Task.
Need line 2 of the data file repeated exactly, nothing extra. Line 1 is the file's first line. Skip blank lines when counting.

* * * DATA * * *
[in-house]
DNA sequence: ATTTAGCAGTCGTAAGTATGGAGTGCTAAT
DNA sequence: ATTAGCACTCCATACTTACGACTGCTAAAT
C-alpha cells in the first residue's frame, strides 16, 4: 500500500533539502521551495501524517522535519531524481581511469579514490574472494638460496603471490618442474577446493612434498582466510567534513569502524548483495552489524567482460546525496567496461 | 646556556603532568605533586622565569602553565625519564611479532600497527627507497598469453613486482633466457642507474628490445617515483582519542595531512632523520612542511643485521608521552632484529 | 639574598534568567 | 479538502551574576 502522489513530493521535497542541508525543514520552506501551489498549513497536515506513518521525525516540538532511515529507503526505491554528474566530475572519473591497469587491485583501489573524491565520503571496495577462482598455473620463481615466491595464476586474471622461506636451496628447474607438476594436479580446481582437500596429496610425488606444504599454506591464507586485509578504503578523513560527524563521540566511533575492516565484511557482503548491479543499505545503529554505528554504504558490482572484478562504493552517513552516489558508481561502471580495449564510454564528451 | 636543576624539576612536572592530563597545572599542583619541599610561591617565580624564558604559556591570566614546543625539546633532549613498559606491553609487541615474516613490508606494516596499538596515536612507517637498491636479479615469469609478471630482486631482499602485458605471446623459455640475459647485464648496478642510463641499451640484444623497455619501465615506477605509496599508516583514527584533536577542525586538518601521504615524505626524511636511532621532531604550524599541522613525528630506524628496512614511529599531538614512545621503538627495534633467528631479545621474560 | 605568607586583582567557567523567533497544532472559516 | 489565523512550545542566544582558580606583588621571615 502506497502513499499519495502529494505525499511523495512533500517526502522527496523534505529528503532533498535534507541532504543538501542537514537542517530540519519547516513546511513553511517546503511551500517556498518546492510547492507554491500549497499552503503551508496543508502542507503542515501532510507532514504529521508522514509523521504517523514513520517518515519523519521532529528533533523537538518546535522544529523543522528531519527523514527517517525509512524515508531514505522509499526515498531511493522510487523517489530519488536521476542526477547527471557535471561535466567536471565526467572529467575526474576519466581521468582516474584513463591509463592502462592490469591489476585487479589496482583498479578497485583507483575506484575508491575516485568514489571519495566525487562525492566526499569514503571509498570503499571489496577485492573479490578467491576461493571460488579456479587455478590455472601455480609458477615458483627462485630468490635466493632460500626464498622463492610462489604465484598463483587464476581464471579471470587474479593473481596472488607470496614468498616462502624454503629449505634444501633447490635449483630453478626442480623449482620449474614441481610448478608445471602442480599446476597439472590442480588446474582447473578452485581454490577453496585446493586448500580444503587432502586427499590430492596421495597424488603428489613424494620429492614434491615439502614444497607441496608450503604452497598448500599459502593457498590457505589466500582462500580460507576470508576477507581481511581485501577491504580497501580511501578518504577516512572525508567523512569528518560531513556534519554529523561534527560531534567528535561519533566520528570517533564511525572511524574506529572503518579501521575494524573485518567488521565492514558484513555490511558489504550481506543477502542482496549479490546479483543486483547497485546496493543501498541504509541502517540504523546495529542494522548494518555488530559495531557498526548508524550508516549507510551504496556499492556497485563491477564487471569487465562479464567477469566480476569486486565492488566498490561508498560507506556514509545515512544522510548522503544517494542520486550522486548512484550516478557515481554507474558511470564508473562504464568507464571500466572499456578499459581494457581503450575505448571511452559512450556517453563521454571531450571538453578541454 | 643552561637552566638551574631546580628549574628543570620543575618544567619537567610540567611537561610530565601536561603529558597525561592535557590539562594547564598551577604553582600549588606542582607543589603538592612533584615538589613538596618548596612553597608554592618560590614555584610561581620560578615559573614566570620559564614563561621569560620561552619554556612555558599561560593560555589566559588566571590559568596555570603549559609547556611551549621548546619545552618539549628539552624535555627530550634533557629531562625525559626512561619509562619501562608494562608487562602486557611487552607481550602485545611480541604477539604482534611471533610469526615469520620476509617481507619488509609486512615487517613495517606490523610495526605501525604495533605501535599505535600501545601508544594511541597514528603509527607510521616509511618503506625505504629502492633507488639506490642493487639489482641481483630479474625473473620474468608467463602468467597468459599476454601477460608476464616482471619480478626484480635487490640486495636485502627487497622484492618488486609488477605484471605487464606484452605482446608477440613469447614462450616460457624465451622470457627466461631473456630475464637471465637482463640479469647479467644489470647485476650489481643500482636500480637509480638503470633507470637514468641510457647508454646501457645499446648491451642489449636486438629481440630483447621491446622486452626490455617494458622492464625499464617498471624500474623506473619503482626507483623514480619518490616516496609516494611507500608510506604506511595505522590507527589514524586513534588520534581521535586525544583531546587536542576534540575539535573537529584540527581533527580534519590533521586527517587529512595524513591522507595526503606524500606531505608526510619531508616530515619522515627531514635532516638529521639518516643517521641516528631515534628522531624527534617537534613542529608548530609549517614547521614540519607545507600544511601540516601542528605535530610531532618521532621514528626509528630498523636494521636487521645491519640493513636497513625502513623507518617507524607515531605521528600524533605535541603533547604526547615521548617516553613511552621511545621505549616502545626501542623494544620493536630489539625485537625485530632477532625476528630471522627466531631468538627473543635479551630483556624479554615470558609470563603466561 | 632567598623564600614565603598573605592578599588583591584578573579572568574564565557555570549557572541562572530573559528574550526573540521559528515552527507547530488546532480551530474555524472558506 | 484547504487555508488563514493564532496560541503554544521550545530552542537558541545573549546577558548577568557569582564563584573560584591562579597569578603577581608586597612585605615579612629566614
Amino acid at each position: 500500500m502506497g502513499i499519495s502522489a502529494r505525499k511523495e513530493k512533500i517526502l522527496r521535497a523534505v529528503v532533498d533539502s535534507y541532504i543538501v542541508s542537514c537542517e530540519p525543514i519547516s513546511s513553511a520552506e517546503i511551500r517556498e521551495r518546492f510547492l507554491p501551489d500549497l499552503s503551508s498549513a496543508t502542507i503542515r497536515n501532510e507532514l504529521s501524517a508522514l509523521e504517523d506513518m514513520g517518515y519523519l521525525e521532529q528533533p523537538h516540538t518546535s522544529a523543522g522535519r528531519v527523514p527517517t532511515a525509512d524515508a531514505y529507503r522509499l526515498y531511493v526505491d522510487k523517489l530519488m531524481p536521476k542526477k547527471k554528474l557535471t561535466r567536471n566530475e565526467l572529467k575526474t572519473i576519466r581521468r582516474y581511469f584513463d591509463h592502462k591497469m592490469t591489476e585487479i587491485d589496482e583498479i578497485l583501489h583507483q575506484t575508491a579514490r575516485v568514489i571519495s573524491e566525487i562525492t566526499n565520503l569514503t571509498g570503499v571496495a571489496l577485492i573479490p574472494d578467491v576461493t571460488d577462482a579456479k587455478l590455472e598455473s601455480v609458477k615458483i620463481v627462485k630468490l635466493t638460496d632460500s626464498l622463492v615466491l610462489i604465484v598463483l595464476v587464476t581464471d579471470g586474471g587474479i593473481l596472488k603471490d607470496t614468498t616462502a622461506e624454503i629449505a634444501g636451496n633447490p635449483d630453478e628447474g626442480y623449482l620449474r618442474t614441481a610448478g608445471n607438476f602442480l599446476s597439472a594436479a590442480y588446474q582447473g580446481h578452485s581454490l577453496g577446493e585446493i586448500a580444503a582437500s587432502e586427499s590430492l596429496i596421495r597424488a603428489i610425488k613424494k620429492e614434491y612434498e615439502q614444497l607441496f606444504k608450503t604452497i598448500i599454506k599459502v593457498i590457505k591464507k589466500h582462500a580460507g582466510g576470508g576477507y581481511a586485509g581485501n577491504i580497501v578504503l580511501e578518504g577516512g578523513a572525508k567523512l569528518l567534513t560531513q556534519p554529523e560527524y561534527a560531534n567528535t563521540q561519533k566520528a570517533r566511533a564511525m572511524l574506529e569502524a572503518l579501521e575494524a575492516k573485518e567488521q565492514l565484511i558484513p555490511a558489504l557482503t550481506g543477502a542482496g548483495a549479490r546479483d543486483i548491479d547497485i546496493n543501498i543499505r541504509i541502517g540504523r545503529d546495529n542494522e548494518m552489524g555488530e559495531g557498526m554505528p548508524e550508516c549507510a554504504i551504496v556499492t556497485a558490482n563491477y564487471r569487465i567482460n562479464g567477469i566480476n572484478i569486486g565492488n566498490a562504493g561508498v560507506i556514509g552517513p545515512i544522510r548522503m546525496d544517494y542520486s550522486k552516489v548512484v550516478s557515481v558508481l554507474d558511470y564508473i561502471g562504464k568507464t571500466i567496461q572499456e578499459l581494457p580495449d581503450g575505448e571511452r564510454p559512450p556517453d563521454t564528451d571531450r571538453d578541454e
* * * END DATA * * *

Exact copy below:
DNA sequence: ATTTAGCAGTCGTAAGTATGGAGTGCTAAT